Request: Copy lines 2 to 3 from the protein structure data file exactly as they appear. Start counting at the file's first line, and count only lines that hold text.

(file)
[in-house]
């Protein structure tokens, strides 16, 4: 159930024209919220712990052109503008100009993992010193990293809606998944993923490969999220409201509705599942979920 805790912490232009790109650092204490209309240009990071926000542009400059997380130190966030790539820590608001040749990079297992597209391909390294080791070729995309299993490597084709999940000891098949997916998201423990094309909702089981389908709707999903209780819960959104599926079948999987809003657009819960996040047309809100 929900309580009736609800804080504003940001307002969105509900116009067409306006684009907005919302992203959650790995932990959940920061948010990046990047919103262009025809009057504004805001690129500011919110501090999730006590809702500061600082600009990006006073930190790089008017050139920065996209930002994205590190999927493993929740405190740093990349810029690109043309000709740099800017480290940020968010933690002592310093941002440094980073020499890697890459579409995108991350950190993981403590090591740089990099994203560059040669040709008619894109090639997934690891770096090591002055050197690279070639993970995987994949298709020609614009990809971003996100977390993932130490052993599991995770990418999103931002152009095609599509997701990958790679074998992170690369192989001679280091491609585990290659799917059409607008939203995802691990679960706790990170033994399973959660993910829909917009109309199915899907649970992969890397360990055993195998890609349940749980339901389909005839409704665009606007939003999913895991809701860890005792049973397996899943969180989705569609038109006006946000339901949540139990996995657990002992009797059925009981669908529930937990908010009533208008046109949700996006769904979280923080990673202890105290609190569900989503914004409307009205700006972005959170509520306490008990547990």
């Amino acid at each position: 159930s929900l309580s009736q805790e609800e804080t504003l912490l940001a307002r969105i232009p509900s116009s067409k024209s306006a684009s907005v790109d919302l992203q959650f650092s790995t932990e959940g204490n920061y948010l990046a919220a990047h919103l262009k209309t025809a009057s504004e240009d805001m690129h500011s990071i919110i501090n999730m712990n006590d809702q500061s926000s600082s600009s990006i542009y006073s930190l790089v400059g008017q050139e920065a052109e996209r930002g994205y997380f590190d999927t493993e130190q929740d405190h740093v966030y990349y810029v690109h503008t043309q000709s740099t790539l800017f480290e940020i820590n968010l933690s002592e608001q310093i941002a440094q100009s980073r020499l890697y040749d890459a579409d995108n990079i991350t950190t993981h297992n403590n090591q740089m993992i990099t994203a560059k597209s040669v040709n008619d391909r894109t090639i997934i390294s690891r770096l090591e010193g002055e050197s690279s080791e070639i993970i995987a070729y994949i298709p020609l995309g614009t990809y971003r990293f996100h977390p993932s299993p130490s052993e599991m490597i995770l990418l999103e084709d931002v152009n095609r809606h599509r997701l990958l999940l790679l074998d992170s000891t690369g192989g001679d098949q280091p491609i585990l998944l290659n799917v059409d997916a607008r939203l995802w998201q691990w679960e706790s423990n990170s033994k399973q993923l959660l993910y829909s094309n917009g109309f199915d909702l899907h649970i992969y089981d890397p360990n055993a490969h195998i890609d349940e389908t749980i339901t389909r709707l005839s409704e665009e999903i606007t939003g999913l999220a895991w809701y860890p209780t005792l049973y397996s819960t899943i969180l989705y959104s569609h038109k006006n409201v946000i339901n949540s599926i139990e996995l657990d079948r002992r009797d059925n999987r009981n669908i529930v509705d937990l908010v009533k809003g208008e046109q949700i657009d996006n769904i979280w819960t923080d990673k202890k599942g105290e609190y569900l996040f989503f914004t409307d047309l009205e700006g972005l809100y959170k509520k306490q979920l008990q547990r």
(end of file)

């Protein structure tokens, strides 16, 4: 159930024209919220712990052109503008100009993992010193990293809606998944993923490969999220409201509705599942979920 805790912490232009790109650092204490209309240009990071926000542009400059997380130190966030790539820590608001040749990079297992597209391909390294080791070729995309299993490597084709999940000891098949997916998201423990094309909702089981389908709707999903209780819960959104599926079948999987809003657009819960996040047309809100 929900309580009736609800804080504003940001307002969105509900116009067409306006684009907005919302992203959650790995932990959940920061948010990046990047919103262009025809009057504004805001690129500011919110501090999730006590809702500061600082600009990006006073930190790089008017050139920065996209930002994205590190999927493993929740405190740093990349810029690109043309000709740099800017480290940020968010933690002592310093941002440094980073020499890697890459579409995108991350950190993981403590090591740089990099994203560059040669040709008619894109090639997934690891770096090591002055050197690279070639993970995987994949298709020609614009990809971003996100977390993932130490052993599991995770990418999103931002152009095609599509997701990958790679074998992170690369192989001679280091491609585990290659799917059409607008939203995802691990679960706790990170033994399973959660993910829909917009109309199915899907649970992969890397360990055993195998890609349940749980339901389909005839409704665009606007939003999913895991809701860890005792049973397996899943969180989705569609038109006006946000339901949540139990996995657990002992009797059925009981669908529930937990908010009533208008046109949700996006769904979280923080990673202890105290609190569900989503914004409307009205700006972005959170509520306490008990547990």
């Amino acid at each position: 159930s929900l309580s009736q805790e609800e804080t504003l912490l940001a307002r969105i232009p509900s116009s067409k024209s306006a684009s907005v790109d919302l992203q959650f650092s790995t932990e959940g204490n920061y948010l990046a919220a990047h919103l262009k209309t025809a009057s504004e240009d805001m690129h500011s990071i919110i501090n999730m712990n006590d809702q500061s926000s600082s600009s990006i542009y006073s930190l790089v400059g008017q050139e920065a052109e996209r930002g994205y997380f590190d999927t493993e130190q929740d405190h740093v966030y990349y810029v690109h503008t043309q000709s740099t790539l800017f480290e940020i820590n968010l933690s002592e608001q310093i941002a440094q100009s980073r020499l890697y040749d890459a579409d995108n990079i991350t950190t993981h297992n403590n090591q740089m993992i990099t994203a560059k597209s040669v040709n008619d391909r894109t090639i997934i390294s690891r770096l090591e010193g002055e050197s690279s080791e070639i993970i995987a070729y994949i298709p020609l995309g614009t990809y971003r990293f996100h977390p993932s299993p130490s052993e599991m490597i995770l990418l999103e084709d931002v152009n095609r809606h599509r997701l990958l999940l790679l074998d992170s000891t690369g192989g001679d098949q280091p491609i585990l998944l290659n799917v059409d997916a607008r939203l995802w998201q691990w679960e706790s423990n990170s033994k399973q993923l959660l993910y829909s094309n917009g109309f199915d909702l899907h649970i992969y089981d890397p360990n055993a490969h195998i890609d349940e389908t749980i339901t389909r709707l005839s409704e665009e999903i606007t939003g999913l999220a895991w809701y860890p209780t005792l049973y397996s819960t899943i969180l989705y959104s569609h038109k006006n409201v946000i339901n949540s599926i139990e996995l657990d079948r002992r009797d059925n999987r009981n669908i529930v509705d937990l908010v009533k809003g208008e046109q949700i657009d996006n769904i979280w819960t923080d990673k202890k599942g105290e609190y569900l996040f989503f914004t409307d047309l009205e700006g972005l809100y959170k509520k306490q979920l008990q547990r």